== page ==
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Thursday’s Things To Know: UConn impresses, 3-point record falls and Oregon falters

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We’re closing in on one of the more entertaining stretches of the college basketball season with Thanksgiving tournaments giving us all-day hoops and really interesting non-conference matchups. It’s still early, and the best is yet to come, but Thursday night provided some quality hoops. Oh, and one guy shooting a ton of 3s. Literally more 3s than anyone has ever shot before. Here’s what you need to know:

1. UConn asserts itself against Syracuse.

It’s been a tough few years at UConn. It’s been two really bad years, but it’s mostly been not-great for the Huskies since that 2014 national title. It’s Dan Hurley’s job to change that. His first Big East throwback game certainly looked like it’s one he’ll be up for.

UConn’s quest to change the outlook of its locker room and the culture of its program was evident in the Huskies’ 83-76 win against Syracuse at Madison Square Garden.

Changing the culture has become The Thing New Coaches Simply Have To Talk About, but there’s no doubting it needed to happen in Storrs as a program that’s used to winning national titles began to languish in a league that’s simply second tier. UConn in the AAC is a different challenge for a coach than UConn in the Big East. It’s tougher. Hurley has a long way to go, but getting a team to buy in from the outset is a positive signal.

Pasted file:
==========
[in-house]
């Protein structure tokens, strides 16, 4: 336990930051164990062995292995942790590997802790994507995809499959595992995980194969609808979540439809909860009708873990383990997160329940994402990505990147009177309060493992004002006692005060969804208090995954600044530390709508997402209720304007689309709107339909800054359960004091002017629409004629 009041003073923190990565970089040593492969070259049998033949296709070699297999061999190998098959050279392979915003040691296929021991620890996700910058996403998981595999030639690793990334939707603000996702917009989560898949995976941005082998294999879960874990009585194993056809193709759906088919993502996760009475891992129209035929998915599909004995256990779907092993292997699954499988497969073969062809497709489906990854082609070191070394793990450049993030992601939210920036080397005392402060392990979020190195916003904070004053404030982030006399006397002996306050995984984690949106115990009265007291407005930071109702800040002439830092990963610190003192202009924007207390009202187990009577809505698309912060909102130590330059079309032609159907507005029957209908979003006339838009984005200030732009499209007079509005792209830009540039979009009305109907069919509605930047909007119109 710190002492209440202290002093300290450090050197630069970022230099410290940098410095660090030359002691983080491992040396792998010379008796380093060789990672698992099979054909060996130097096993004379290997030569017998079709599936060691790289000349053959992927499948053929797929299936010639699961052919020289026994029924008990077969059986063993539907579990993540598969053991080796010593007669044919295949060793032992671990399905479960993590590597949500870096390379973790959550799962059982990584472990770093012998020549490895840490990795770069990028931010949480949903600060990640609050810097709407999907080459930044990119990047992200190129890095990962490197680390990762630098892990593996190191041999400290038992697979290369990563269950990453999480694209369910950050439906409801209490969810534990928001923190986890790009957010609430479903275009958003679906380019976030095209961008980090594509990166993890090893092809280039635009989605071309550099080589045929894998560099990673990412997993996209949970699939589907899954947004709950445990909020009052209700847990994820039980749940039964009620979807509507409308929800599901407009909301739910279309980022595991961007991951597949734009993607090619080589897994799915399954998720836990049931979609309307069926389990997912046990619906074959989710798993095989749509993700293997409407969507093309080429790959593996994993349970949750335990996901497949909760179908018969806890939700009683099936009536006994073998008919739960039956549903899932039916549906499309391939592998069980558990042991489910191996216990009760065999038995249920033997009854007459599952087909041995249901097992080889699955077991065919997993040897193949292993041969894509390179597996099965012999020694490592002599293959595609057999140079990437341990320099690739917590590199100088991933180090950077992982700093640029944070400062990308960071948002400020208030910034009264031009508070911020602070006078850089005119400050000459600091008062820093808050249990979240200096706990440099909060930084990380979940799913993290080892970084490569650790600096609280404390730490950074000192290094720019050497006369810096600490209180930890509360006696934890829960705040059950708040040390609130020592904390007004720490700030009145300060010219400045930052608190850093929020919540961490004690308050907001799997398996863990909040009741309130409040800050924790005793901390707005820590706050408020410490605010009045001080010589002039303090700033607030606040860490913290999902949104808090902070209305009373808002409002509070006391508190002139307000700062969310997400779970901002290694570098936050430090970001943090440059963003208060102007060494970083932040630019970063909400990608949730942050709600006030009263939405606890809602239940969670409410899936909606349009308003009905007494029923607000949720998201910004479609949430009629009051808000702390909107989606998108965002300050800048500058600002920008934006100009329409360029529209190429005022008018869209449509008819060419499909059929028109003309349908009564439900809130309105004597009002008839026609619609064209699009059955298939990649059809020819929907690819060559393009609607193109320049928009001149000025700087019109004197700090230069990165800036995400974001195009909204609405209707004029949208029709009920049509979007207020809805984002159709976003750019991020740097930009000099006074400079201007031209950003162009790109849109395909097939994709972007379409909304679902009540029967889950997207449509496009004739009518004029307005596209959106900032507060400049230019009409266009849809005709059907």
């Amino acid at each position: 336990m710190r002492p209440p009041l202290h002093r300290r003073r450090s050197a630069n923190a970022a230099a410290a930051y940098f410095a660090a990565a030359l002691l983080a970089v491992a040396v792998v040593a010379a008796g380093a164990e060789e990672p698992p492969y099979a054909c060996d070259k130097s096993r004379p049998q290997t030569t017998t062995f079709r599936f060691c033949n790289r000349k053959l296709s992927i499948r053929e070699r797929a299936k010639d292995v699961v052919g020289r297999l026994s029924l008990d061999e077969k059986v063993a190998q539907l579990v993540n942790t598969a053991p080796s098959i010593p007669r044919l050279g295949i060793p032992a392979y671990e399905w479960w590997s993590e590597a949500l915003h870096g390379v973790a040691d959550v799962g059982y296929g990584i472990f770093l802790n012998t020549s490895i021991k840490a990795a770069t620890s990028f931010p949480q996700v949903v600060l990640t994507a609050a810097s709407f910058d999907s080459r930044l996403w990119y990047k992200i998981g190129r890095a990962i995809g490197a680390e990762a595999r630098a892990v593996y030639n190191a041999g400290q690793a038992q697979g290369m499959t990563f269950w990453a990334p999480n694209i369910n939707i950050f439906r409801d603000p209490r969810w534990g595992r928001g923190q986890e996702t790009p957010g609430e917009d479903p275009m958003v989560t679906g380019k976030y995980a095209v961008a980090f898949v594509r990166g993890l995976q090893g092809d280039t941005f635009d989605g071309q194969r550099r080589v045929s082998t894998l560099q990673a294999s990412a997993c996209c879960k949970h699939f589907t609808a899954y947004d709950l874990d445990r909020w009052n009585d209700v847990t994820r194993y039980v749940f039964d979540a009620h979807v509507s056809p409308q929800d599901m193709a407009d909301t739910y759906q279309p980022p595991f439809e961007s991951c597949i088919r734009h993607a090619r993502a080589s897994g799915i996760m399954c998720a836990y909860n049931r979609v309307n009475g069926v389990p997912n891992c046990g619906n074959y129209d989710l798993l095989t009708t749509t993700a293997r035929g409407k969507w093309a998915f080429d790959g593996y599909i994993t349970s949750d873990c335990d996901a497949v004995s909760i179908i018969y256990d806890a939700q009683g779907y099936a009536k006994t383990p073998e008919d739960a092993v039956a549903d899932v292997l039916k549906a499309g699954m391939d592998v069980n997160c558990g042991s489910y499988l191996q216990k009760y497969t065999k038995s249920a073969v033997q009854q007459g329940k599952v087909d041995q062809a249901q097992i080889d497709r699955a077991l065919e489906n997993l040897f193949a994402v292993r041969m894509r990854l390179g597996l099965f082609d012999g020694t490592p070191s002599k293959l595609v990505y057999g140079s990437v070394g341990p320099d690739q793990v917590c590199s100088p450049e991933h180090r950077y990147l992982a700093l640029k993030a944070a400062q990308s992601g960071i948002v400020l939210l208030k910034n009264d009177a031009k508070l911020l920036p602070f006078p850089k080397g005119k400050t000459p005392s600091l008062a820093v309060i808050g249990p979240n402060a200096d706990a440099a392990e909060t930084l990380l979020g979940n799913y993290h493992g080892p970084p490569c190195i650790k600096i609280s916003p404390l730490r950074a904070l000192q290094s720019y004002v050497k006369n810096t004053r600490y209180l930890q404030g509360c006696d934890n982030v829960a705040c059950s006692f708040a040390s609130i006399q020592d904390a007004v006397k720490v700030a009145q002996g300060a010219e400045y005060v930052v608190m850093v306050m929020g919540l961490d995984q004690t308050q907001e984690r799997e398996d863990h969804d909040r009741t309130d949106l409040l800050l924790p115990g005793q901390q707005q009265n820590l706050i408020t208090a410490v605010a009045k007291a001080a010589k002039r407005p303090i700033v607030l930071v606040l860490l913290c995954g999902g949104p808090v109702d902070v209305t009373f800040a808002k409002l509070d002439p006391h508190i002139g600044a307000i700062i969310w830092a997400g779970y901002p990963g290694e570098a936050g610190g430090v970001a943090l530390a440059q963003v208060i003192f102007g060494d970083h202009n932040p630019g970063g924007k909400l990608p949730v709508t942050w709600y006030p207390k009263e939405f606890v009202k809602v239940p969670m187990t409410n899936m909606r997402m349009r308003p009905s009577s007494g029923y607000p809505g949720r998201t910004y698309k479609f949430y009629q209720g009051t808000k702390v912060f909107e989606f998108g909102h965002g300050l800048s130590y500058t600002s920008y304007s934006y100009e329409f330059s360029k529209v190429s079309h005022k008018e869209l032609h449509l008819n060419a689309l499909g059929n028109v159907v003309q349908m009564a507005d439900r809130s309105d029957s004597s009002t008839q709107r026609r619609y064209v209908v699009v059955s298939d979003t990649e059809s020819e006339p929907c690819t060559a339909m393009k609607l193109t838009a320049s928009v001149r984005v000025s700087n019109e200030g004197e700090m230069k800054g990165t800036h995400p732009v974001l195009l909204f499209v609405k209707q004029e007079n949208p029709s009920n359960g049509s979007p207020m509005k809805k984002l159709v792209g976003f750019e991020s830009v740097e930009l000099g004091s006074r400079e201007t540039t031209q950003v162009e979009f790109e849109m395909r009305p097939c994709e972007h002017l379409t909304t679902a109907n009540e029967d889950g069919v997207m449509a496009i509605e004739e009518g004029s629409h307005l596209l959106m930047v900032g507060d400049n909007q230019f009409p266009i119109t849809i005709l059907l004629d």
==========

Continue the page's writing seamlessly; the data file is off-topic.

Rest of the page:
2. Jordan Lyons goes berserk

On Wednesday night, Josh Williams of Robert Morris tied a 23-year-old NCAA record by making 15 3-pointers. It took about 24 hours for that number to be matched again.

Jordan Lyons matched Williams’ 15 makes from distance, but broke an NCAA record with 34 attempts from 3-point range in the Paladins’ win against a Division II opponent on Thursday.

As teams continue to hoist shots from 3-point range at an ever-increasing rate, these types of nights are going to become more typical, but to see two guys tie a record that’s stood for more than two decades on back-to-back nights? I mean, c’mon, that’s a little crazy.

3. Oregon goes down

Give Iowa credit. The Hawkeyes shot just 35.7 percent from the floor, but got to the line 33 times, making 29 of their attempts (87.9 percent) and grabbed 13 offensive rebounds to keep the offense afloat. It wasn’t pretty, but it was a 77-69 neutral site win against a ranked opponent, which will certainly come in handy for a team looking to get back to the NCAA tournament after a two-year drought.

Also, the Big Ten looks like it might be pretty good. Michigan stomped all over Villanova, Indiana blasted Marquette, Wisconsin handled Xavier and now the Hawkeyes bested Oregon. That’s a pretty good week for a league that has been stuck in something of a malaise the last few seasons.